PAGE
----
The present invention makes use of the two ported accessing arrangements typical to frame buffers so that each bank of memory used in a double buffered system is both updated and furnishes information to the output display simultaneously. The invention allows this simultaneous use while retaining the advantages of double buffering so that frame tears do not occur. This is accomplished by treating the two physical banks of memory which are typical of a double buffered display system, not as individual frame buffers, but as banks from which two frame buffers may be constructed. In a sense, the two frame buffers may be considered as virtual frame buffer memories and the two banks of memory in which they reside as the physical frame buffer memory used to provide storage for the two virtual frame buffers.
In arranging the addressing circuitry of such a system, alternate lines of memory are used in each of the two banks of memory for each frame buffer. FIG. 2 illustrates such an arrangement. In FIG. 2, the two single banks 0 and 1 of physical video random access memory are shown both containing alternate lines of two virtual frame buffers. A first frame buffer 0 may be considered to consist of a first line 0 in one memory bank 0, a second line 1 in a second memory bank 1, a third line 2 in the first memory bank 0, a fourth line 3 in the second memory bank 1, and so on through alternating lines in each of the memory banks. Thus, the first frame buffer 0 includes the same number of lines as does a typical frame buffer used in a typical double buffered display system except that alternate lines of the frame buffer reside in alternate memory banks. In a like manner, second frame buffer 1 may be considered to consist of a first line 0 in memory bank 1, a second line 1 in memory bank 0, a third line 2 in memory bank 1, a fourth line 3 in memory bank 0, and so on through alternating lines in each of the memory banks. Similar to the first frame buffer 0, the second frame buffer 0 includes the same number of lines as does a typical frame buffer used in a double buffered display system except that alternate lines of the frame buffer reside in alternate memory banks.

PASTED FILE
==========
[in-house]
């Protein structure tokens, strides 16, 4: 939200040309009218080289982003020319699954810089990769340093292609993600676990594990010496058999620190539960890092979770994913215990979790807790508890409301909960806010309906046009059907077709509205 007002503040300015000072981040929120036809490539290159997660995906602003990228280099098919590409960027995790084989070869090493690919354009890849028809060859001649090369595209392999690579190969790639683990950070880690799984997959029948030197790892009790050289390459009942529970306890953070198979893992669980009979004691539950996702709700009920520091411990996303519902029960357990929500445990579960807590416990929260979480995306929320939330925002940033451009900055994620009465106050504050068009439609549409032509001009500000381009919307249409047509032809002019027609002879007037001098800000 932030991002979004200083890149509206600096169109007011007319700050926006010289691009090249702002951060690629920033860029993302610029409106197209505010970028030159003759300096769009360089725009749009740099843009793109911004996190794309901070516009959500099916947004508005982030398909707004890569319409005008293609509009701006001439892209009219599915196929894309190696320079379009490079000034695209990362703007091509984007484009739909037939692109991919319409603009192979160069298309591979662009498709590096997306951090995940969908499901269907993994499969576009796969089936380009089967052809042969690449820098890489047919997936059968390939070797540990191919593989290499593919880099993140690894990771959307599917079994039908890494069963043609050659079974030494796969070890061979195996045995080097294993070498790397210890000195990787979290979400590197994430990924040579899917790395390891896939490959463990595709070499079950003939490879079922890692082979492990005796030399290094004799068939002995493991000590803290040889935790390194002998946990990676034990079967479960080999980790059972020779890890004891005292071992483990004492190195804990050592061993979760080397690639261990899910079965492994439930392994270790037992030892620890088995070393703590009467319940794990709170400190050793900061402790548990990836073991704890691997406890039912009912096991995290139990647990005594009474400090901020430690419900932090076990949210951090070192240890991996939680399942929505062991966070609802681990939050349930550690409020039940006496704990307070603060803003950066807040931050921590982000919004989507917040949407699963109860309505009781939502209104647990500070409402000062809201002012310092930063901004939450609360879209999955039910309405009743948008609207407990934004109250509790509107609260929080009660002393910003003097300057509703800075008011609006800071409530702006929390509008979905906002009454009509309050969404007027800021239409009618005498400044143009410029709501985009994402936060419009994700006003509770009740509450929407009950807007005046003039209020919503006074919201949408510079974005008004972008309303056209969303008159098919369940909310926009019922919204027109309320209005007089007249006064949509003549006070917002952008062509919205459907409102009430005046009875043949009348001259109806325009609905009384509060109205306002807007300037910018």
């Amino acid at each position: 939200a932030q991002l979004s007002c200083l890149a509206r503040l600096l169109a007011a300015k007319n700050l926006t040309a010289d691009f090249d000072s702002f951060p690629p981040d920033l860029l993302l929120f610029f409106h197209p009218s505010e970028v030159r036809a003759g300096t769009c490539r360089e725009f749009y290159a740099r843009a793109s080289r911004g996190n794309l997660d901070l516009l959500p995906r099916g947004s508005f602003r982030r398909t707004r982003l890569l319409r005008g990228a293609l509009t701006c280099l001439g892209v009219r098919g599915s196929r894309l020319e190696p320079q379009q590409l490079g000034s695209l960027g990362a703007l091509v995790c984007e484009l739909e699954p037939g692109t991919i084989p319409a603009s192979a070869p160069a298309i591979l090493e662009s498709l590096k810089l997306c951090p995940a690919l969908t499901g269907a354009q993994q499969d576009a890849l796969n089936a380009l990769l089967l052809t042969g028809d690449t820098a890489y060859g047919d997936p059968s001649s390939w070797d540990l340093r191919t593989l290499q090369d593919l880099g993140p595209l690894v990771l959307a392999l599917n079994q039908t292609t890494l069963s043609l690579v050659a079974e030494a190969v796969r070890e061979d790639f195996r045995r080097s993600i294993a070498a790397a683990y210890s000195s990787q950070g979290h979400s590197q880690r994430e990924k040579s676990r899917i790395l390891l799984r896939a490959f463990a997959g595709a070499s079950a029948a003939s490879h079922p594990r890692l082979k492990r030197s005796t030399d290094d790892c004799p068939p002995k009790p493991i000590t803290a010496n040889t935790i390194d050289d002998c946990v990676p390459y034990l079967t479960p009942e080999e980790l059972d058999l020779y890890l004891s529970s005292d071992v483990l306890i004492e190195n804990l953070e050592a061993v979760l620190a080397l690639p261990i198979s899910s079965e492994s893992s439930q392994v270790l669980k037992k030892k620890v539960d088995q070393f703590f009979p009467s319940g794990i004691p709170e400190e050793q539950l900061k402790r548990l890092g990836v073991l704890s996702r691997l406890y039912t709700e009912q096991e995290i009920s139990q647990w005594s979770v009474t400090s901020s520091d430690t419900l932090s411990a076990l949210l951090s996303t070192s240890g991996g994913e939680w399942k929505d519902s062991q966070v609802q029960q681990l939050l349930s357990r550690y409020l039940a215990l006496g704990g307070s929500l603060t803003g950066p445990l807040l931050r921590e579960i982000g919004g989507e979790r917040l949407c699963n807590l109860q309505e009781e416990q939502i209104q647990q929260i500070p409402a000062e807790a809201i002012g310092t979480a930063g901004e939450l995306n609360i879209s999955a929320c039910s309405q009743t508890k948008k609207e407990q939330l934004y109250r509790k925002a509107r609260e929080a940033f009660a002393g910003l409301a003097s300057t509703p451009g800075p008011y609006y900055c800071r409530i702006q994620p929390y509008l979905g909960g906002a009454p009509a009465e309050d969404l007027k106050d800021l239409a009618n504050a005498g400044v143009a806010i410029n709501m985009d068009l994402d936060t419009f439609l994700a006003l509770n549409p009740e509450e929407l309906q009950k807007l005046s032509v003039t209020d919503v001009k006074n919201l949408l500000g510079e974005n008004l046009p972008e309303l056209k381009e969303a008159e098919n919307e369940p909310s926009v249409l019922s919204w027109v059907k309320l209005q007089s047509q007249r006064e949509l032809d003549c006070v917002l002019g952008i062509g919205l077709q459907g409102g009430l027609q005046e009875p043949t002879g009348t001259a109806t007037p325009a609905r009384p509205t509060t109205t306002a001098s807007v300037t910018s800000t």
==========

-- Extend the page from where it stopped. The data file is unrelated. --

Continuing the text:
When a frame of pixels is written to the output display, all of the lines of the frame come from the same frame buffer (e.g., frame buffer 0). However, the first line of the frame is written from one of the banks of memory (e.g., bank 0), and the next line of the frame is written from bank 1. Then the third line is written from bank 0; and the fourth line is written from bank 1. This continues throughout the time any individual frame is written from any individual frame buffer for display. During that time, no information is written to update those particular lines of the two banks of memory which constitute this virtual frame buffer 0. For this reason, no frame tear may occur in the first frame. On the other hand, those lines of the two physical banks of memory which are not in the virtual frame buffer 0 being written to the display may be updated during the time this first frame is being written to the display.